A high-energy guide to living with presence, optimism, and joy--one yay at a time!
Ever wish you were one of those upbeat, positive people who embrace every day with a can-do mindset that motivates others and simply makes life more fun? Longtime magazine editor Meaghan B Murphy is one of those high-energy people--and she's here to share her secrets for finding more yay every day.
Your Fully Charged Life is Murphy's practical guide to bringing your best self to every moment, even when the pressures of daily life leave you feeling overwhelmed, exhausted, and wallowing in negative thoughts (and a pint of your favorite gelato). Spanning health, work, family time, and more, this book reveals small changes in outlook and habits that yield big results, without ever sacrificing who you are.
Informed by the latest research in neuroscience, positive psychology, and inspiring examples of women and men who live fully charged every day, the book presents simple ways to:
• cultivate gratitude--and pass it along
• make meaningful connections with the people around you
• learn to say no--so you can fill your days with things that matter to you most
• recharge when you need it
• spread the positive charge to others to make the world a happier, healthier place
Going beyond platitudes and shallow Insta-inspiration, this inspiring and empowering book provides a blueprint for feeling less stressed and genuinely making the most of your every day.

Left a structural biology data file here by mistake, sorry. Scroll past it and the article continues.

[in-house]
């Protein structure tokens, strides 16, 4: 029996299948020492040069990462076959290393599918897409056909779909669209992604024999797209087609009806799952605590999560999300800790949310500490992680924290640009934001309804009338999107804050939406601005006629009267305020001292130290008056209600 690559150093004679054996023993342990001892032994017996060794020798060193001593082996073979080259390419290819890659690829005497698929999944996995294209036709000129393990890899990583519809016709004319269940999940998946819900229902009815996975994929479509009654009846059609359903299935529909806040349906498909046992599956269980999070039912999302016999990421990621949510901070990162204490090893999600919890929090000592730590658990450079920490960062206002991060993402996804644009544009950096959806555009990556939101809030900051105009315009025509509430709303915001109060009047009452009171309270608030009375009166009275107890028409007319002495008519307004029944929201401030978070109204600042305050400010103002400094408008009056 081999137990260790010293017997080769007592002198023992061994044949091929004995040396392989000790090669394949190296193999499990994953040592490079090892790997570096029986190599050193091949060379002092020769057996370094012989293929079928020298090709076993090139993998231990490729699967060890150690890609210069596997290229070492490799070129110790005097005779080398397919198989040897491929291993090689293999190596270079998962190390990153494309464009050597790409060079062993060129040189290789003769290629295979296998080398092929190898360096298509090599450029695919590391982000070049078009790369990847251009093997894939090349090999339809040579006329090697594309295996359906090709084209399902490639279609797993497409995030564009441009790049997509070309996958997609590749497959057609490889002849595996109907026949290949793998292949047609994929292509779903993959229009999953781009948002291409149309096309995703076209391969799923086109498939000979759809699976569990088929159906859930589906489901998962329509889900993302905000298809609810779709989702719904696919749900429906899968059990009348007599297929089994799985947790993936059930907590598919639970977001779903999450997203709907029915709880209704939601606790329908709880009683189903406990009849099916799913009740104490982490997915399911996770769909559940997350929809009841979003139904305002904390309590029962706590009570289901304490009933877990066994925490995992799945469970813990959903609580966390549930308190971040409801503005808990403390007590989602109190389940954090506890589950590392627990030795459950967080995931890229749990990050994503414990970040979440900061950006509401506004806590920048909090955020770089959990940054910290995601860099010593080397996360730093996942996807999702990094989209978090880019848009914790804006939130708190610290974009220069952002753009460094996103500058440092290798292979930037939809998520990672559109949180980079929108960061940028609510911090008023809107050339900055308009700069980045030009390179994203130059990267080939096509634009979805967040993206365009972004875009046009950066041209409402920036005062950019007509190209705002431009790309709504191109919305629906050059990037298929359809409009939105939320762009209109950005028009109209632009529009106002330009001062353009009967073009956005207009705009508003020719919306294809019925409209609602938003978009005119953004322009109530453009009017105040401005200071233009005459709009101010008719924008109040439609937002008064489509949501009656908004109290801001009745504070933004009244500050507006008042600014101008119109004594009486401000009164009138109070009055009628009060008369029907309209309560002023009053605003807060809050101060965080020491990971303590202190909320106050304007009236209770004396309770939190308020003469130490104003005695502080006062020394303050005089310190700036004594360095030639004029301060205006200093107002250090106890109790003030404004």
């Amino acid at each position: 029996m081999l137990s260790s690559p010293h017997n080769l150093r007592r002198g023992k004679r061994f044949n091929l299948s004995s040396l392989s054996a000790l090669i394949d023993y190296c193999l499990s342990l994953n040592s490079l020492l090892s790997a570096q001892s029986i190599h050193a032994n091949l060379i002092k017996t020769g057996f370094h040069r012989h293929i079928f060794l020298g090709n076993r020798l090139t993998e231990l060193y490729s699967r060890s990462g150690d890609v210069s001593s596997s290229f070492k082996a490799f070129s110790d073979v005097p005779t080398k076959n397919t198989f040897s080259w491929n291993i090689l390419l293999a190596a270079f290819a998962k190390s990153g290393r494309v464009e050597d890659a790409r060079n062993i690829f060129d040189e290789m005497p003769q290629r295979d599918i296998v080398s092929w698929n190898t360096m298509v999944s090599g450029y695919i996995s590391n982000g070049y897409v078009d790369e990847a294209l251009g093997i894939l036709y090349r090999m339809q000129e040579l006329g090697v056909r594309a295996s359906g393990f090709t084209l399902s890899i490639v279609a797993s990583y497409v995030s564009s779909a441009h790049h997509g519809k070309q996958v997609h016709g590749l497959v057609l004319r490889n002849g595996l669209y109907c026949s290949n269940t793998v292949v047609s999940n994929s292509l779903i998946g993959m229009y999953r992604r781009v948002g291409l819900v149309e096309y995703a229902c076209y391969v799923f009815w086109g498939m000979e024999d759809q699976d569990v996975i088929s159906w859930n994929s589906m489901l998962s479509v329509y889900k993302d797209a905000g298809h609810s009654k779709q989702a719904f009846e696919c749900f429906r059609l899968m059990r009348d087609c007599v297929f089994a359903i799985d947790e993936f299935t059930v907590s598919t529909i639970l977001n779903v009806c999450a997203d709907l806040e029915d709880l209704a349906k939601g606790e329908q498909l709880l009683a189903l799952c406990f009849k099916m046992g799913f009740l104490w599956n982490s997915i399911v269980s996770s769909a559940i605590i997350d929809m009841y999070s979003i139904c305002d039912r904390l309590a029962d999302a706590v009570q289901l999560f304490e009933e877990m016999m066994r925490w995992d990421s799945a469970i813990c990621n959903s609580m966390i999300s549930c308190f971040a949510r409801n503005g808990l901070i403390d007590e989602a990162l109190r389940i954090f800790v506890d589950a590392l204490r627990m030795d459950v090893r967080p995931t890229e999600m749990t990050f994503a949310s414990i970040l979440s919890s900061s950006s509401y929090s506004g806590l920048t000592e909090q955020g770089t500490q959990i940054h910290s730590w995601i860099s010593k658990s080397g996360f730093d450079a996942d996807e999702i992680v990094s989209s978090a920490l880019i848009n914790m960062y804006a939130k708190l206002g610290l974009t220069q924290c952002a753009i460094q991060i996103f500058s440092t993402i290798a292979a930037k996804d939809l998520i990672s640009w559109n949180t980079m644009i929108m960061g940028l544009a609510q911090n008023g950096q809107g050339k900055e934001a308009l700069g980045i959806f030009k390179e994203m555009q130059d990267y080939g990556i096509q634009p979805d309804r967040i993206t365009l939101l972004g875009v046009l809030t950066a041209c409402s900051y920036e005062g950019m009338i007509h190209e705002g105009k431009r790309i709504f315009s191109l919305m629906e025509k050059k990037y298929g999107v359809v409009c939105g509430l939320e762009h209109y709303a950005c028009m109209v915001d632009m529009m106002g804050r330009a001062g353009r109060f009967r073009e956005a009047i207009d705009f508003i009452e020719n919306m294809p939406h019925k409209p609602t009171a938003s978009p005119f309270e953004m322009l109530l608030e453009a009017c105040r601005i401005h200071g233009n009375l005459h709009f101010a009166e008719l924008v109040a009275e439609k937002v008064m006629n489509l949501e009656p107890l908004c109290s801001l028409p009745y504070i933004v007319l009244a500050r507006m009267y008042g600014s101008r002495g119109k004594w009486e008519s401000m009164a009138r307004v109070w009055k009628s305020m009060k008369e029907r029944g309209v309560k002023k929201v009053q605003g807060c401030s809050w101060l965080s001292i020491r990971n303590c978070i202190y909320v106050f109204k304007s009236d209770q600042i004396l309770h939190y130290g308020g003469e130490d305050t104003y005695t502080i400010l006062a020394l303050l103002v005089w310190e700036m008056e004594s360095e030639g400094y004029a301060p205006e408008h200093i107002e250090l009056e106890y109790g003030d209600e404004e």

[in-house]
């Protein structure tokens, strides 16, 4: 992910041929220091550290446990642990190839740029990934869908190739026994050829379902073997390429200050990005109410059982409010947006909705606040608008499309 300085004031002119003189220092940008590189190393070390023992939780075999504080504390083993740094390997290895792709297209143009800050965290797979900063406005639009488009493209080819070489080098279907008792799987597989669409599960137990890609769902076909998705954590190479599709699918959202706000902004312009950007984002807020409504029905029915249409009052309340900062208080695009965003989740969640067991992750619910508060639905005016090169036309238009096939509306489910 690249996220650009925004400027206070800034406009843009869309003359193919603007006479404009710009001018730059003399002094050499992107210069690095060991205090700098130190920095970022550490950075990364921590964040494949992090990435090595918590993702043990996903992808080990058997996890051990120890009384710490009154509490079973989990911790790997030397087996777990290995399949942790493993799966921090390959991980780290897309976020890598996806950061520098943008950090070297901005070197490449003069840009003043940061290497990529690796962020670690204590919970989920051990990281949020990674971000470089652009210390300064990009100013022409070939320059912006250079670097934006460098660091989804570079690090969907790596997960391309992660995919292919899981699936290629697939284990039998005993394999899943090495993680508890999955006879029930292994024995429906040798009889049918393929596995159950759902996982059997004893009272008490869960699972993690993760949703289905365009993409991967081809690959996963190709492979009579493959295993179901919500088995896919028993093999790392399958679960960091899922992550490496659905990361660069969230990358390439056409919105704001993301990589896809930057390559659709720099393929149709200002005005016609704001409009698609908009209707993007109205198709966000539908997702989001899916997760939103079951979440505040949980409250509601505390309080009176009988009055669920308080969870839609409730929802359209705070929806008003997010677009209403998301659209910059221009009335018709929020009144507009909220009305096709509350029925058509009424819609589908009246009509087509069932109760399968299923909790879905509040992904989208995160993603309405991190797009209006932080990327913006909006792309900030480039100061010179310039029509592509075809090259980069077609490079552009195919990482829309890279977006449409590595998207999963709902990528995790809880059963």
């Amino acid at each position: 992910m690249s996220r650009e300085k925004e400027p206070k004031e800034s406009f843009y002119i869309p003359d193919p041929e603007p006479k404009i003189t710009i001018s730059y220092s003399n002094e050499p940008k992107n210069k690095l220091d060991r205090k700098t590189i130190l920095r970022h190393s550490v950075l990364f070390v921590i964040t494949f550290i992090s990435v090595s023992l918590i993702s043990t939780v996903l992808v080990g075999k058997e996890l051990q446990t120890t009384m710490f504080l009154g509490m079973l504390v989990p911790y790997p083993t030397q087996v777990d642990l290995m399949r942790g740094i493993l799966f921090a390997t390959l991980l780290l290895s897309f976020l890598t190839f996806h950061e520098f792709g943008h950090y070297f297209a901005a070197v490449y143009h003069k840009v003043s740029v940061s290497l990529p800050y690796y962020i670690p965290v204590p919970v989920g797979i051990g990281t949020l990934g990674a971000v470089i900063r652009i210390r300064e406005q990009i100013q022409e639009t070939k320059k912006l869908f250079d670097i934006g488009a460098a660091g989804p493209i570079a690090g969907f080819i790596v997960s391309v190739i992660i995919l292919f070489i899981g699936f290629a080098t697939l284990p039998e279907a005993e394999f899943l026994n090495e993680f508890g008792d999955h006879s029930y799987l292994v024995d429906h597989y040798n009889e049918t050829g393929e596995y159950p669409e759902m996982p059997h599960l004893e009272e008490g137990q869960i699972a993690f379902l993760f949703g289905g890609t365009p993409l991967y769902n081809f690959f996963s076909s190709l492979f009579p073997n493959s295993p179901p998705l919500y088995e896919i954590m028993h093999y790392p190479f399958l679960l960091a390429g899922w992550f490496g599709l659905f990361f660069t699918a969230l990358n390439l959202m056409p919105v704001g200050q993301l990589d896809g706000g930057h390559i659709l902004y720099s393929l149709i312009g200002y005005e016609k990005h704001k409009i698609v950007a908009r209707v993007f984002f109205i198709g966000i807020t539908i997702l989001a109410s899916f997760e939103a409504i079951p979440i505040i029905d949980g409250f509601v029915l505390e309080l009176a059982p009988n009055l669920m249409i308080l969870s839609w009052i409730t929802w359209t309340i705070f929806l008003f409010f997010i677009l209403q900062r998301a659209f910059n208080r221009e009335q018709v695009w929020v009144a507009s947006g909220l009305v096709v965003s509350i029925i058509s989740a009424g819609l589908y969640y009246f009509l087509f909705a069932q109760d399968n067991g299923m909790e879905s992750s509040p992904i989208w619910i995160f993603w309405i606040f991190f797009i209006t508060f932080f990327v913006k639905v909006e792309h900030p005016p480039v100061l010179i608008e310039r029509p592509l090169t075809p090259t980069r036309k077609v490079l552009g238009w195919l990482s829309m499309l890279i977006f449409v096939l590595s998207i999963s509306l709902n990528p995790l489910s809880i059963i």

Murphy, former executive editor for Good Housekeeping, dishes up a hodgepodge of ideas for living a happier life. She covers myriad aspects of relationships, health, and work, and is never short on advice, though self-help readers will be familiar with many of her suggestions, among them maintaining a gratitude journal, visualization prompts, and ways to "reframe what's lame" in one's mind to respond positively to feedback. There isn't much of a guiding principle at play, and the magpie approach results suggestions borrowed from a number of schools: readers are encouraged to set boundaries, meditate, listen to music for motivation and to increase energy, apologize correctly, and make the bed every morning. Murphy also divulges how her positivity suggestions helped her through health struggles and depression following the death of a friend, but these fleeting serious moments, and her take on the Covid-19 pandemic ("The lockdown reminded me that it's okay to feel however you feel"), feel incongruous with the otherwise relentlessly sunny tone (a "cycle of good deeds and good vibes will energize us for life"). This self-care buffet will leave readers feeling overstuffed. \n